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Abstract: South Africa’s efforts to reform its intellectual property (IP) regime in order to improve access to medicines has sparked a firestorm lately, with major pharmaceutical companies openly at odds with civil society and developing countries.
South Africa’s efforts to reform its intellectual property (IP) regime in order to improve access to medicines sparked a firestorm in January 2014, with major pharmaceutical companies openly at odds with civil society and developing countries
The draft IP policy was published in September 2013, with the country currently taking steps toward its eventual implementation. The changes would establish a system of substantive patent examination, and would also strengthen the existing criteria for “patentability.” These revisions, proponents say, would make it easier for generic drugs to compete in a market that has long been dominated by the research-based pharmaceutical industry.
“The current system allows pharmaceutical companies to obtain multiple patents on the same drug, even for inventions that do not fall under the country’s definition of innovation,” various civil society organisations have said in advocating for the reform.
The existing regime, they added, thus allows these companies to extend their monopolies and charge inflated prices for medicines, while making it difficult for generic manufacturers to compete.
However, the leak soon thereafter of a memo aimed at helping major drug companies undermine the proposed change has escalated the row, with South African Health Minister Aaron Motsoaledi openly comparing the industry campaign to “genocide.”
Civil society, developing countries weigh in
Several developing countries, along with a coalition of civil society groups, have spoken up in support of South Africa, during a meeting of the World Health Organization’s (WHO) Executive Board end of January, 2014.
The industry response is “unacceptable in a country facing one of the world’s most acute HIV and [tuberculosis] epidemics,” Médecins Sans Frontières said at the meeting, noting that medicine prices in South Africa are up to 35 times higher than in countries where generics have a greater market share.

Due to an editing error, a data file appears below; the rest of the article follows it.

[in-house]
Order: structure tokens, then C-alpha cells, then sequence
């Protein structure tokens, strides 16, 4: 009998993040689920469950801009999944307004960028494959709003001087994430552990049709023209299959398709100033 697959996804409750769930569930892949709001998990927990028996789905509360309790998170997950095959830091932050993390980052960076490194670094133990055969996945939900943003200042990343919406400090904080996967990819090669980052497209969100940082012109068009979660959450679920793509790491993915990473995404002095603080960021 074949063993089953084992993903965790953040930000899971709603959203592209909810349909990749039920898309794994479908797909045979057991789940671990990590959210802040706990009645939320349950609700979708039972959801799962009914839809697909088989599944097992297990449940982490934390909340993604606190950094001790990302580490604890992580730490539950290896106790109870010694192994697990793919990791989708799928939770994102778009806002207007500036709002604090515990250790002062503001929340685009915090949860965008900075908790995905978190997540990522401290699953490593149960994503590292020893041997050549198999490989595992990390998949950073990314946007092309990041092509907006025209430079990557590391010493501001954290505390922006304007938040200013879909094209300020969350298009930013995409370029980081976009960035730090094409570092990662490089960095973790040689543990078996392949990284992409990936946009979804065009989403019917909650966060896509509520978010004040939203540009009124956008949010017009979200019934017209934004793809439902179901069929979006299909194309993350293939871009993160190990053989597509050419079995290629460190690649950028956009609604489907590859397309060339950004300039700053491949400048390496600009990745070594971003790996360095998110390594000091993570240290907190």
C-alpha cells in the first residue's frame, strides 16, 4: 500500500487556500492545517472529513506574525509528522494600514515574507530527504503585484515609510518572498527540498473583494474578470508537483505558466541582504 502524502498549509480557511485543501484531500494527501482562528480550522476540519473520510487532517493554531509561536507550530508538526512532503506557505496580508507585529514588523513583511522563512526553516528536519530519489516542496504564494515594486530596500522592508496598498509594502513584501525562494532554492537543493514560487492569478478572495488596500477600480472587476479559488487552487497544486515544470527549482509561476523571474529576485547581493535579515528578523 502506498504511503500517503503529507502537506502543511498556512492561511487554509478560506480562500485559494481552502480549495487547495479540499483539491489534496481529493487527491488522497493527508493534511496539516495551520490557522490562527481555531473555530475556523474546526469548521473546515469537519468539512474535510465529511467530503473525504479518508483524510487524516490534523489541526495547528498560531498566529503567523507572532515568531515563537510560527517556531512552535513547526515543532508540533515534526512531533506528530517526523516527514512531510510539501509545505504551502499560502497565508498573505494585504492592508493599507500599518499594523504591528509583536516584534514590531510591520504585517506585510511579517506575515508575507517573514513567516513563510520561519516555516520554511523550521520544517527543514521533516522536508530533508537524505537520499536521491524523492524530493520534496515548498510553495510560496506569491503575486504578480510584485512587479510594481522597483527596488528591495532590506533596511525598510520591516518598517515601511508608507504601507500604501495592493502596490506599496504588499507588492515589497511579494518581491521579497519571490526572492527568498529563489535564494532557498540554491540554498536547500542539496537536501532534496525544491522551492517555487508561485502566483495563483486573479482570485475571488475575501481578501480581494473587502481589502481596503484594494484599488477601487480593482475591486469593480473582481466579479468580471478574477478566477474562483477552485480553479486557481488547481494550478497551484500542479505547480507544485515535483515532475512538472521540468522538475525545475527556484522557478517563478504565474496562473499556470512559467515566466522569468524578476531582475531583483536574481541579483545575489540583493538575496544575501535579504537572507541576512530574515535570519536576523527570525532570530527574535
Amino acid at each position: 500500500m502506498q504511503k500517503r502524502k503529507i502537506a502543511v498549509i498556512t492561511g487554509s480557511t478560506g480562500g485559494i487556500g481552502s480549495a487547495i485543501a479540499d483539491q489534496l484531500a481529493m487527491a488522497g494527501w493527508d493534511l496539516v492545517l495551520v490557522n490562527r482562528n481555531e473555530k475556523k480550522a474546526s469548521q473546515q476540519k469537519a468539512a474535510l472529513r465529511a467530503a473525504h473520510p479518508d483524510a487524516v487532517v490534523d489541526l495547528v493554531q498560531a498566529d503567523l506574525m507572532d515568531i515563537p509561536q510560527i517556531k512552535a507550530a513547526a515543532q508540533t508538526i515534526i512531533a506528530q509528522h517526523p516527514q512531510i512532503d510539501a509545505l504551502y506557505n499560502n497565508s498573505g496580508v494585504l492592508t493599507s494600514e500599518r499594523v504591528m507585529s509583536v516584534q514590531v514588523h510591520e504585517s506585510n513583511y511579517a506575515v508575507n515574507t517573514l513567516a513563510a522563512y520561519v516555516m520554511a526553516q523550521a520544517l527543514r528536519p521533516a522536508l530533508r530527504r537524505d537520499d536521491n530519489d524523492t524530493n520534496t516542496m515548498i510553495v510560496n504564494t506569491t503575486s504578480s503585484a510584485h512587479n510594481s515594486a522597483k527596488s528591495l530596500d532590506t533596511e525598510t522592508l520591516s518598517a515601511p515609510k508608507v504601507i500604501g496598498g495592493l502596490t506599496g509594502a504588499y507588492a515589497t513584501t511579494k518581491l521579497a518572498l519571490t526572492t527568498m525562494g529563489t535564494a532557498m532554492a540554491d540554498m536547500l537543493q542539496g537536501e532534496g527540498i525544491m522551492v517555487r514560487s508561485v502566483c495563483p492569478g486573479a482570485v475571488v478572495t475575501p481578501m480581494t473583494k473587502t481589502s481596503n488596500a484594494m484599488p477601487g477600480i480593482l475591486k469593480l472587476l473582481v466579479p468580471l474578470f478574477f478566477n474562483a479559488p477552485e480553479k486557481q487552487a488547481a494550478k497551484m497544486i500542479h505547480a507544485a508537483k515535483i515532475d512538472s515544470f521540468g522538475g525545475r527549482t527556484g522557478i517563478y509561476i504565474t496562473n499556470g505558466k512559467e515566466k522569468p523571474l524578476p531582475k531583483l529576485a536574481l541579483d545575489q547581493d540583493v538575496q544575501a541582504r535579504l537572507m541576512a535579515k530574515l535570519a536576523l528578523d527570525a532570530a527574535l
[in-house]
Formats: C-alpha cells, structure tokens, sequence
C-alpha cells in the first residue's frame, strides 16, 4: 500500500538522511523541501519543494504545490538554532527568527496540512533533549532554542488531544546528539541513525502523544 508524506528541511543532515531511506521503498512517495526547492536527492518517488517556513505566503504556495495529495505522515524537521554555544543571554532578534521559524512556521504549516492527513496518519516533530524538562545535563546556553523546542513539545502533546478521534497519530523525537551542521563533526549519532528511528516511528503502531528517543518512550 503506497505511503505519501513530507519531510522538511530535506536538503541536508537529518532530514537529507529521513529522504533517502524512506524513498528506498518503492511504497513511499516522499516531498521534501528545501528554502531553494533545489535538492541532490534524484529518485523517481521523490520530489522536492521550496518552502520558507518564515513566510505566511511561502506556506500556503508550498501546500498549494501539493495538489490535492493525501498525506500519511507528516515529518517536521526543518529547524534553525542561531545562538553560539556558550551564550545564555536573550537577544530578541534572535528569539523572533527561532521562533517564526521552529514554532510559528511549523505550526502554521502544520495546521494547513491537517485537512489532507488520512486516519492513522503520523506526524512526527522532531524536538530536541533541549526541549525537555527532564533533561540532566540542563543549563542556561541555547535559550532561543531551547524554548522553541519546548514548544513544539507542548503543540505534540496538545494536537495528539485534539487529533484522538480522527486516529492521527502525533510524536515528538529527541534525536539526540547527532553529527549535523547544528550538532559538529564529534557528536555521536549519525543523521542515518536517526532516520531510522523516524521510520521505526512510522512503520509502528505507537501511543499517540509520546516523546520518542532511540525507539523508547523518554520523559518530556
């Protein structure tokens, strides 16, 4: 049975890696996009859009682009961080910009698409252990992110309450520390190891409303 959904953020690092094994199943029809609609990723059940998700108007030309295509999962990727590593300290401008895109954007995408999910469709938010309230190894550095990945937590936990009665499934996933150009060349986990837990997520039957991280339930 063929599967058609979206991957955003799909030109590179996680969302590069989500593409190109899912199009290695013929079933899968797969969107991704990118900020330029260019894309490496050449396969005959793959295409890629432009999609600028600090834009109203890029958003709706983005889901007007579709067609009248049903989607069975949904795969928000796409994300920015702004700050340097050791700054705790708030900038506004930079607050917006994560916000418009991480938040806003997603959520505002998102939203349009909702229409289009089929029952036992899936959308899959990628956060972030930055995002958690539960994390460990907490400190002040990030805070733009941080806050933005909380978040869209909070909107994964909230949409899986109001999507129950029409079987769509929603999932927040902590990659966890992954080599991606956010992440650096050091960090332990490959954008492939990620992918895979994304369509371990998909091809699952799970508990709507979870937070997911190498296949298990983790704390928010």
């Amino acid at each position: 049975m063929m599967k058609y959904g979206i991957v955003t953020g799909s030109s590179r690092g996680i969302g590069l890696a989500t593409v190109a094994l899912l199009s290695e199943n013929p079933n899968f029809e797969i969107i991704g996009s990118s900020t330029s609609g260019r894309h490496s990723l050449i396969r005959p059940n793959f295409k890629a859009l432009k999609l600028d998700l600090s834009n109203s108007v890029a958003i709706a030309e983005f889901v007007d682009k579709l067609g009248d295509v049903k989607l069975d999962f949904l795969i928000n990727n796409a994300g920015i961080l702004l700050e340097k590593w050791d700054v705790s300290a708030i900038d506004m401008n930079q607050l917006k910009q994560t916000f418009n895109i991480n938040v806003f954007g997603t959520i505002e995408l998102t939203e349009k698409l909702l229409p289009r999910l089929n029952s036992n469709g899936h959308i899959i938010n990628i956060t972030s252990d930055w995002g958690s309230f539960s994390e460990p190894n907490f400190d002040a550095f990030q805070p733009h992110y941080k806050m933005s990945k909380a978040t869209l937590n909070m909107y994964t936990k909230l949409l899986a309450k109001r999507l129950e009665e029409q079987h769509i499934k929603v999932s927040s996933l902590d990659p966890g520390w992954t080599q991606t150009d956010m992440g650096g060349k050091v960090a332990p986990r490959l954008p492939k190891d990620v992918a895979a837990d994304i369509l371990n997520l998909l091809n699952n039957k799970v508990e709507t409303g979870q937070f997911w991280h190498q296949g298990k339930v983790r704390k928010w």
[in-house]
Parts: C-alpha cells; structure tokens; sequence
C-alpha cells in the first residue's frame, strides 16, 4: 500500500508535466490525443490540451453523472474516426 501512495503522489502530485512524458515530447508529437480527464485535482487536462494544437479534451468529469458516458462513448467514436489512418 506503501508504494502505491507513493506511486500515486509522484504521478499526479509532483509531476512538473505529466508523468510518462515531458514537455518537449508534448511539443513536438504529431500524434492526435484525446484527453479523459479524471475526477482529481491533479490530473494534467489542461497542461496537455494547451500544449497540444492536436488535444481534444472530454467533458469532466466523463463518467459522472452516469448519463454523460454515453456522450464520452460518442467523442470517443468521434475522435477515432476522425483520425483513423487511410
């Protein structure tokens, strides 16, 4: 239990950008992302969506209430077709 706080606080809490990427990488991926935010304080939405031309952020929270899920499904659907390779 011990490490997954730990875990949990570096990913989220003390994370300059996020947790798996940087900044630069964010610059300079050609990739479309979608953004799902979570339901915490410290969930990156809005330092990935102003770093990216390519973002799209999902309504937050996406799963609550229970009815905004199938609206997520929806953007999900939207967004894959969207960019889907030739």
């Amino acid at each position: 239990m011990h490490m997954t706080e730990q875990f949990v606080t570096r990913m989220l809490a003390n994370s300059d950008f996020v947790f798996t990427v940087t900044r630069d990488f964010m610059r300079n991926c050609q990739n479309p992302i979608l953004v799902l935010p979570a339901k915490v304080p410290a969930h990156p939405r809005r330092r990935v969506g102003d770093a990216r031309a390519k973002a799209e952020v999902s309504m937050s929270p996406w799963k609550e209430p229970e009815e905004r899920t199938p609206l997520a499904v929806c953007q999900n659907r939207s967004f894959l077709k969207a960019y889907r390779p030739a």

Some civil society organisations have formally called on the WHO Executive Board to adopt a resolution expressing solidarity with the African country.
WHO Director -General Margaret Chan has similarly expressed her concern, saying that “no government should be intimidated by interested parties for doing the right thing in public health.”
Public health and access to medicine is believed to have been greatly affected by the international agreement on TRIPS instituted at the Uruguay Round in 1994.
The WTOs main agreement on IP, which offers intellectual property protection to drug discoveries and innovations, has been a source of contention between pharmaceuticals and Non-governmentals in the public health circles.
Delegates meeting at the World Intellectual Property Organization (WIPO) last week made some limited progress in discussions on genetic resources and intellectual property rights, producing a new streamlined draft text to forward to the organisation’s General Assembly in September.
However, the new document still contains many brackets on a range of important subjects.
These discussions are held under WIPO’s Intergovernmental Committee on Intellectual Property and Genetic Resources, Traditional Knowledge and Folklore (IGC), which aims to develop an international legal instrument(s) that would protect genetic resources, traditional knowledge, and traditional cultural expressions.
One of the provisions that sparked the most debate last week was on the mandatory disclosure of the origin of genetic material used by patent applicants, or on which they seek patent claims.
While developing countries say that the requirement is essential for preventing biopiracy, some developed countries and industry groups argue that it could disincentivise innovation and be burdensome on patent offices and applicants.
According to the draft text, which still contains brackets in this area, each party shall require applicants to disclose the country of origin and source of the genetic resources and associated traditional knowledge. However, new language has also been introduced to the effect that patent offices must provide sufficient effective guidance to applicants on how to meet disclosure requirements.
The range of post-grant sanctions for non-compliance with the disclosure requirement and whether these include patent revocation remains unresolved.
The IGC also identified “preventing misappropriation of genetic resources and associated traditional knowledge” as the main policy objective of the proposed international instrument. For many years, developed countries had been reluctant to accept this concept as the key goal behind the WIPO discussions.
The widely-deliberated definition currently includes a US proposal that outlines what would not qualify as misappropriation - namely, any genetic resources and their associated traditional knowledge that have been attained lawfully. Some examples, they say, could include reading publications, reverse engineering, and inadvertent disclosure.
Another IGC meeting is scheduled for July, in the hopes of bridging the remaining differences before the General Assembly.
ICTSD reporting; “WIPO Genetic Resources Text Compiles Differences, Heads To General Assembly,” IP-WATCH, 10 February 2014.